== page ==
Anointing of the Sick

ATTENTION ALL PARISHIONERS! HOSPITAL AND HOSPICE PASTORAL CARE

To ensure pastoral visitation while in the hospital, hospice or homebound, it is necessary to call the Parish Office to advise us 561-392-0007. It is also critical for the hospital & hospice that upon admission you identify yourself as a Catholic and, if you choose, a Catholic requesting a Clergy Pastoral Visit.  Boca Raton Regional Hospital does not advise us of your presence in the hospital and your desire for pastoral visitation unless you specifically request upon admission that they do so.


The Healing Power of Christ in the Anointing of the Sick

One of the unique characteristics of Roman Catholicism is our Sacred Tradition of celebrating seven sacraments. They are often grouped into the Sacraments of Initiation (Baptism, Confirmation and Holy Eucharist), Sacraments of Healing (Penance and Anointing of the Sick), and the Sacraments of Commitment (Marriage and Holy Orders). This system of interrelated sacraments evolved over the first centuries of our Church’s history and are all rooted in the life and ministry of Jesus.

In fact, the truth of the sacraments is that they are all the words and actions of Christ expressed in and through the Church, the Body of Christ. Christ is the Celebrant of all of the sacraments and it is His saving presence and activity that makes them holy, transformational and efficacious. The Priest Celebrant acting in the person of Christ allows His presence to be visible and powerful for us. It is important to remember that because the sacraments are the words and actions of Christ expressed in and through the Church, His Body, they are always objectively speaking an occasion of grace (power, presence and life of God). Christ’s offering of Himself as Savior and Lord is always present, always powerful. However, subjectively speaking, our faith, preparation and participation are also critical in determining what difference Christ’s saving words and actions will make in our lives.

The Anointing of the Sick traces its origin to the many times that Our Lord showed compassion, anointed, laid hands upon, prayed for and healed the sick during His Public Ministry. In fact, some of the most compelling encounters that occur in the Gospels involve Jesus healing the physically disabled and those struggling with physical or emotional illnesses. Often, Jesus would drive out demonic forces that bedeviled and kept people captive and suffering. His words of healing and compassion had such power as to transform and set people free not only from the power of sin but also from the power of sickness and disease. His command to His apostles and disciples was to imitate Him in their ministry to the sick and suffering, So our Church has always shown special love and care for the sick. Sacramental healing that may be spiritual, emotional or physical continues to be Christ’s way of continuing His compassionate presence for all times.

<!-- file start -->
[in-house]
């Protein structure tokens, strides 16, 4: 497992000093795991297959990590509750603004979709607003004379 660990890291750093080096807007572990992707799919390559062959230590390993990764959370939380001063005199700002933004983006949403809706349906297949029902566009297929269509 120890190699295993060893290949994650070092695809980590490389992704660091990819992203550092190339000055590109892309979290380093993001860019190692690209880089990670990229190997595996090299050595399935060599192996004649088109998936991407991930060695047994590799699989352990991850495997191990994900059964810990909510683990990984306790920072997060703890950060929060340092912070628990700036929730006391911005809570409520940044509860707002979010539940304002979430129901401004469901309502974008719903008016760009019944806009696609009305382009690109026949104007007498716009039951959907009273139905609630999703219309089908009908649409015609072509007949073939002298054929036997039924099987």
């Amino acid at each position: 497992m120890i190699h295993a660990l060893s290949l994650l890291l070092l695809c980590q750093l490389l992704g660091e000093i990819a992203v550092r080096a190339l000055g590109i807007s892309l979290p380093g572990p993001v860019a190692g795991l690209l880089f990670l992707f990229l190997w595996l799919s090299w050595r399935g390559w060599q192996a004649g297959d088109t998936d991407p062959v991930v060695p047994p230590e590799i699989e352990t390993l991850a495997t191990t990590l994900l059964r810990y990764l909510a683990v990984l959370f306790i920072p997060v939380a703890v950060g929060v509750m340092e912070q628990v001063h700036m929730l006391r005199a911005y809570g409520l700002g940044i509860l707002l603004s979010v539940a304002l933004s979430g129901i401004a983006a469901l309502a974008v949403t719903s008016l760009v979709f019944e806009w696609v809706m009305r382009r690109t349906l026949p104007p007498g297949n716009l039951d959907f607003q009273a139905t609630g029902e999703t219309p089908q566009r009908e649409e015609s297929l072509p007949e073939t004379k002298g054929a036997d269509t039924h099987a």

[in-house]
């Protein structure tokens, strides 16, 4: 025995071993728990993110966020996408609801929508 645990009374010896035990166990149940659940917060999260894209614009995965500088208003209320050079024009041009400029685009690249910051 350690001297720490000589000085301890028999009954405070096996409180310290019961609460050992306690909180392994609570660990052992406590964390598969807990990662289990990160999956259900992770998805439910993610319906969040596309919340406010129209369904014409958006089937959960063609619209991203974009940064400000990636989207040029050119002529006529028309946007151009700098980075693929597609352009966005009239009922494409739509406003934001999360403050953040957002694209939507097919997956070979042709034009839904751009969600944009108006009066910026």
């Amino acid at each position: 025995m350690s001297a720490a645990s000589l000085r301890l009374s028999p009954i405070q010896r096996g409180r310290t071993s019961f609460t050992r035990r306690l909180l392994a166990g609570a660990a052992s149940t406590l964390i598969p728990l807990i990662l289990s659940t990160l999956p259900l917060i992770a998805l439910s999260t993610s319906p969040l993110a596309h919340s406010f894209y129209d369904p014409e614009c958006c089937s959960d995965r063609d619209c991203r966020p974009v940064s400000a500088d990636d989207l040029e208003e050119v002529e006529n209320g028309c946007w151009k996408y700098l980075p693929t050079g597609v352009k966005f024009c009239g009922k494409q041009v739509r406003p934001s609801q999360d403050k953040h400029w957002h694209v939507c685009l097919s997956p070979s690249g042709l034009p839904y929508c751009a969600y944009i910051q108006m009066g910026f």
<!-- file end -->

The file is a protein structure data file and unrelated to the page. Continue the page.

In our parish, the Anointing of the Sick has a very important place in pastoral care. Everyday, the priests of our parish visit patients in the hospital, those in hospice care and others who are home bound with the Anointing of the Sick. The Sacrament has several important elements: prayer, imposition of hands on the person’s forehead, anointing of the forehead and the hands, scripture readings and blessings. Sometimes the Anointing of the Sick is also accompanied by Penance and often with the reception of Holy Communion. This powerful combination of the words and actions of Christ strengthens the faith of the sick person and often is an occasion of physical healing as well.

Church practice usually reserves the Anointing fo the Sick to those who have a serious or protracted illness. The sacrament may be received more than once but a reasonable period of time between anointing is recommended. The Anointing of the Sick is such a saving encounter with Christ, that the sacrament itself accomplishes freeing from sin especially for those who are very sick or terminally ill. Because the Anointing of the Sick is best received while the person is alert and conscious so as to be able to actively participate, past practices when the sacrament was delayed until near death are discouraged today. It is an incredibly powerful experience for a sick person to be surrounded by loved ones, prayed for, read scripture, anointed, blessed and given Holy Communion. As is the case with all of the sacraments, the invisible love and power of God made visible in the words and actions of the Anointing of the Sick, make Christ as present and as real as He was in His earthly life. True to His promise, through the sacraments, Christ The Divine Physician, remains with us today and until the end of time.

 

– Msgr. Michael D. McGraw